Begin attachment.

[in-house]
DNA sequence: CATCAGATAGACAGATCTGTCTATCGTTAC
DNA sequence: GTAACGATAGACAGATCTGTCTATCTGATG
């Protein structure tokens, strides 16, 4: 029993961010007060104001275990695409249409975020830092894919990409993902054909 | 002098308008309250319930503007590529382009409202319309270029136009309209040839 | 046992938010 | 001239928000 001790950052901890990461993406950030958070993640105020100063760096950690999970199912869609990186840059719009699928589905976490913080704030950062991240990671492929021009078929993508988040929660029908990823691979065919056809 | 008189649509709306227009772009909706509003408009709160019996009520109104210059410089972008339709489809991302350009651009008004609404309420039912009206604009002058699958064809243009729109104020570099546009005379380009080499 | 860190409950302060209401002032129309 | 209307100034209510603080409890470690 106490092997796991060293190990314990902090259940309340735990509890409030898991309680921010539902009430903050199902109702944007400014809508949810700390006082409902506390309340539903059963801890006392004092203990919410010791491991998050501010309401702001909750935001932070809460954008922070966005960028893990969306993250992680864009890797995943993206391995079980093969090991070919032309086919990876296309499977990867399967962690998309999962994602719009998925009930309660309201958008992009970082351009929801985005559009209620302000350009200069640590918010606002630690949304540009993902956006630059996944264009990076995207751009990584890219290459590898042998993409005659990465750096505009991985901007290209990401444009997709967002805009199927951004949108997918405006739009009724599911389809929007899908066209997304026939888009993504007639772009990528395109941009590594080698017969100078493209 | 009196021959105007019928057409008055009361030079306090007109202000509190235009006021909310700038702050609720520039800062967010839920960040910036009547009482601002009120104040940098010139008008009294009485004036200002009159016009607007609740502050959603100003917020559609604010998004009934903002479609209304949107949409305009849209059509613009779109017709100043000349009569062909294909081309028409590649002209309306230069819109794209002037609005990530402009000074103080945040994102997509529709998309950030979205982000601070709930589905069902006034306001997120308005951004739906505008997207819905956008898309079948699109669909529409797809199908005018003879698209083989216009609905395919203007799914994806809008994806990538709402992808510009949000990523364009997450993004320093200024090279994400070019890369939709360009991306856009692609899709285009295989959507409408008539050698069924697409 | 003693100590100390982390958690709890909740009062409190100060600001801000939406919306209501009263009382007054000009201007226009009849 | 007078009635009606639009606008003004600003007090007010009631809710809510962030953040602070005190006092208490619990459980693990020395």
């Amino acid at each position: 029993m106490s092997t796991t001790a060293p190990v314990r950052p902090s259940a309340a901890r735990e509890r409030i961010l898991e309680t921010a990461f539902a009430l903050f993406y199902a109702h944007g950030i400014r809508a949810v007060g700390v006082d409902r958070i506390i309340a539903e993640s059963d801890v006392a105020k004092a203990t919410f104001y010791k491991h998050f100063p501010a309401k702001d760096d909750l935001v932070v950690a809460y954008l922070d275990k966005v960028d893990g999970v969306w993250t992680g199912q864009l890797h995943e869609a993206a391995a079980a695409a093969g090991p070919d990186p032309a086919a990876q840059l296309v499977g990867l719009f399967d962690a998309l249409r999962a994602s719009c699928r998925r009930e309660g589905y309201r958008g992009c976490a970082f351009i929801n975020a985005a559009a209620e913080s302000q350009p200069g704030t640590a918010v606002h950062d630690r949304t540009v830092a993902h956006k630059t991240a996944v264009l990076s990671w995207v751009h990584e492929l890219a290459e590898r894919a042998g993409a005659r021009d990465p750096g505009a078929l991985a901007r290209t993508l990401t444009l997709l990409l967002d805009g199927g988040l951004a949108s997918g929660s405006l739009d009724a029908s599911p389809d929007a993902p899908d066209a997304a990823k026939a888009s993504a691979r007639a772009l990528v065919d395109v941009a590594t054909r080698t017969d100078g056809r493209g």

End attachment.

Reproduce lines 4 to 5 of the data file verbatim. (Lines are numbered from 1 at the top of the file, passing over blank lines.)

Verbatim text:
């Protein structure tokens, strides 16, 4: 029993961010007060104001275990695409249409975020830092894919990409993902054909 | 002098308008309250319930503007590529382009409202319309270029136009309209040839 | 046992938010 | 001239928000 001790950052901890990461993406950030958070993640105020100063760096950690999970199912869609990186840059719009699928589905976490913080704030950062991240990671492929021009078929993508988040929660029908990823691979065919056809 | 008189649509709306227009772009909706509003408009709160019996009520109104210059410089972008339709489809991302350009651009008004609404309420039912009206604009002058699958064809243009729109104020570099546009005379380009080499 | 860190409950302060209401002032129309 | 209307100034209510603080409890470690 106490092997796991060293190990314990902090259940309340735990509890409030898991309680921010539902009430903050199902109702944007400014809508949810700390006082409902506390309340539903059963801890006392004092203990919410010791491991998050501010309401702001909750935001932070809460954008922070966005960028893990969306993250992680864009890797995943993206391995079980093969090991070919032309086919990876296309499977990867399967962690998309999962994602719009998925009930309660309201958008992009970082351009929801985005559009209620302000350009200069640590918010606002630690949304540009993902956006630059996944264009990076995207751009990584890219290459590898042998993409005659990465750096505009991985901007290209990401444009997709967002805009199927951004949108997918405006739009009724599911389809929007899908066209997304026939888009993504007639772009990528395109941009590594080698017969100078493209 | 009196021959105007019928057409008055009361030079306090007109202000509190235009006021909310700038702050609720520039800062967010839920960040910036009547009482601002009120104040940098010139008008009294009485004036200002009159016009607007609740502050959603100003917020559609604010998004009934903002479609209304949107949409305009849209059509613009779109017709100043000349009569062909294909081309028409590649002209309306230069819109794209002037609005990530402009000074103080945040994102997509529709998309950030979205982000601070709930589905069902006034306001997120308005951004739906505008997207819905956008898309079948699109669909529409797809199908005018003879698209083989216009609905395919203007799914994806809008994806990538709402992808510009949000990523364009997450993004320093200024090279994400070019890369939709360009991306856009692609899709285009295989959507409408008539050698069924697409 | 003693100590100390982390958690709890909740009062409190100060600001801000939406919306209501009263009382007054000009201007226009009849 | 007078009635009606639009606008003004600003007090007010009631809710809510962030953040602070005190006092208490619990459980693990020395």
């Amino acid at each position: 029993m106490s092997t796991t001790a060293p190990v314990r950052p902090s259940a309340a901890r735990e509890r409030i961010l898991e309680t921010a990461f539902a009430l903050f993406y199902a109702h944007g950030i400014r809508a949810v007060g700390v006082d409902r958070i506390i309340a539903e993640s059963d801890v006392a105020k004092a203990t919410f104001y010791k491991h998050f100063p501010a309401k702001d760096d909750l935001v932070v950690a809460y954008l922070d275990k966005v960028d893990g999970v969306w993250t992680g199912q864009l890797h995943e869609a993206a391995a079980a695409a093969g090991p070919d990186p032309a086919a990876q840059l296309v499977g990867l719009f399967d962690a998309l249409r999962a994602s719009c699928r998925r009930e309660g589905y309201r958008g992009c976490a970082f351009i929801n975020a985005a559009a209620e913080s302000q350009p200069g704030t640590a918010v606002h950062d630690r949304t540009v830092a993902h956006k630059t991240a996944v264009l990076s990671w995207v751009h990584e492929l890219a290459e590898r894919a042998g993409a005659r021009d990465p750096g505009a078929l991985a901007r290209t993508l990401t444009l997709l990409l967002d805009g199927g988040l951004a949108s997918g929660s405006l739009d009724a029908s599911p389809d929007a993902p899908d066209a997304a990823k026939a888009s993504a691979r007639a772009l990528v065919d395109v941009a590594t054909r080698t017969d100078g056809r493209g």